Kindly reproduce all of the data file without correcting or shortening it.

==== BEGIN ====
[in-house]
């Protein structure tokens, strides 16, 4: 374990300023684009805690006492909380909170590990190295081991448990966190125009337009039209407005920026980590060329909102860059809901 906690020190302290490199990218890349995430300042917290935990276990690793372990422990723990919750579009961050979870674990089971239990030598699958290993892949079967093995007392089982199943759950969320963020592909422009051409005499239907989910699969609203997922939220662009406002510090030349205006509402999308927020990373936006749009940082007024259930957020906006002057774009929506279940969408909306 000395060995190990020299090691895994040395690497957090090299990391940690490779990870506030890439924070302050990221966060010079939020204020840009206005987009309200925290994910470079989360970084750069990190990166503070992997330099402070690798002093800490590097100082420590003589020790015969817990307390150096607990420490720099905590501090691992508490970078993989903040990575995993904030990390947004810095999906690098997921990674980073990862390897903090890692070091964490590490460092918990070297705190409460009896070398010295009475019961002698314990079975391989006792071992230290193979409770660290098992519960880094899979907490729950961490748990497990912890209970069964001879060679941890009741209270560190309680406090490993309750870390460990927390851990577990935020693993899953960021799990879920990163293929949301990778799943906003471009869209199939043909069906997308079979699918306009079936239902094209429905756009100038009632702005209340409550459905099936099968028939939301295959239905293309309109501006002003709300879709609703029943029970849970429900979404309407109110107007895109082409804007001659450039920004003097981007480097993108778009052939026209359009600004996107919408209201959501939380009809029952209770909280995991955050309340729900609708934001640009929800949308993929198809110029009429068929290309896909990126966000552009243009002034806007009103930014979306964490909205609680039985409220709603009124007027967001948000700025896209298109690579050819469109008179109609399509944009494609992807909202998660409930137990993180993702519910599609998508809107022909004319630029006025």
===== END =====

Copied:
[in-house]
């Protein structure tokens, strides 16, 4: 374990300023684009805690006492909380909170590990190295081991448990966190125009337009039209407005920026980590060329909102860059809901 906690020190302290490199990218890349995430300042917290935990276990690793372990422990723990919750579009961050979870674990089971239990030598699958290993892949079967093995007392089982199943759950969320963020592909422009051409005499239907989910699969609203997922939220662009406002510090030349205006509402999308927020990373936006749009940082007024259930957020906006002057774009929506279940969408909306 000395060995190990020299090691895994040395690497957090090299990391940690490779990870506030890439924070302050990221966060010079939020204020840009206005987009309200925290994910470079989360970084750069990190990166503070992997330099402070690798002093800490590097100082420590003589020790015969817990307390150096607990420490720099905590501090691992508490970078993989903040990575995993904030990390947004810095999906690098997921990674980073990862390897903090890692070091964490590490460092918990070297705190409460009896070398010295009475019961002698314990079975391989006792071992230290193979409770660290098992519960880094899979907490729950961490748990497990912890209970069964001879060679941890009741209270560190309680406090490993309750870390460990927390851990577990935020693993899953960021799990879920990163293929949301990778799943906003471009869209199939043909069906997308079979699918306009079936239902094209429905756009100038009632702005209340409550459905099936099968028939939301295959239905293309309109501006002003709300879709609703029943029970849970429900979404309407109110107007895109082409804007001659450039920004003097981007480097993108778009052939026209359009600004996107919408209201959501939380009809029952209770909280995991955050309340729900609708934001640009929800949308993929198809110029009429068929290309896909990126966000552009243009002034806007009103930014979306964490909205609680039985409220709603009124007027967001948000700025896209298109690579050819469109008179109609399509944009494609992807909202998660409930137990993180993702519910599609998508809107022909004319630029006025």